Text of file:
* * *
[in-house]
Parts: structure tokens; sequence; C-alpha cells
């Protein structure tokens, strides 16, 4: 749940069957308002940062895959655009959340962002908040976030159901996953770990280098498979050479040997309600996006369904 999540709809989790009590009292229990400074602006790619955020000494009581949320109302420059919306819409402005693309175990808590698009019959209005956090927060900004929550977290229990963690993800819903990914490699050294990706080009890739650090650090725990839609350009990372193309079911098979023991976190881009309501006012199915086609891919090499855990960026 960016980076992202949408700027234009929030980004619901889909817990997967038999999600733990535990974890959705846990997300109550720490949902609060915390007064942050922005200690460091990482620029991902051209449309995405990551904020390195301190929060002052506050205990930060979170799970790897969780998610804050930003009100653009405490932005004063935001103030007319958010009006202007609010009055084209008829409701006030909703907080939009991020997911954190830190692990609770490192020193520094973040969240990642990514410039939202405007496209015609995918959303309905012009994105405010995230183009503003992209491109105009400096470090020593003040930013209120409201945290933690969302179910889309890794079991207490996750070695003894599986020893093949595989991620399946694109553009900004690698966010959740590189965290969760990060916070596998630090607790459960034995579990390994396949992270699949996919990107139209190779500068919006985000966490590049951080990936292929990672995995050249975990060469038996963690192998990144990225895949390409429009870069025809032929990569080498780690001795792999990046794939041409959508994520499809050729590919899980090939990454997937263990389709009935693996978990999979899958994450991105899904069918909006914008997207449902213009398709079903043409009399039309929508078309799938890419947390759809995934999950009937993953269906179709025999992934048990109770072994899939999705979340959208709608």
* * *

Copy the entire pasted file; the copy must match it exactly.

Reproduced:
[in-house]
Parts: structure tokens; sequence; C-alpha cells
């Protein structure tokens, strides 16, 4: 749940069957308002940062895959655009959340962002908040976030159901996953770990280098498979050479040997309600996006369904 999540709809989790009590009292229990400074602006790619955020000494009581949320109302420059919306819409402005693309175990808590698009019959209005956090927060900004929550977290229990963690993800819903990914490699050294990706080009890739650090650090725990839609350009990372193309079911098979023991976190881009309501006012199915086609891919090499855990960026 960016980076992202949408700027234009929030980004619901889909817990997967038999999600733990535990974890959705846990997300109550720490949902609060915390007064942050922005200690460091990482620029991902051209449309995405990551904020390195301190929060002052506050205990930060979170799970790897969780998610804050930003009100653009405490932005004063935001103030007319958010009006202007609010009055084209008829409701006030909703907080939009991020997911954190830190692990609770490192020193520094973040969240990642990514410039939202405007496209015609995918959303309905012009994105405010995230183009503003992209491109105009400096470090020593003040930013209120409201945290933690969302179910889309890794079991207490996750070695003894599986020893093949595989991620399946694109553009900004690698966010959740590189965290969760990060916070596998630090607790459960034995579990390994396949992270699949996919990107139209190779500068919006985000966490590049951080990936292929990672995995050249975990060469038996963690192998990144990225895949390409429009870069025809032929990569080498780690001795792999990046794939041409959508994520499809050729590919899980090939990454997937263990389709009935693996978990999979899958994450991105899904069918909006914008997207449902213009398709079903043409009399039309929508078309799938890419947390759809995934999950009937993953269906179709025999992934048990109770072994899939999705979340959208709608």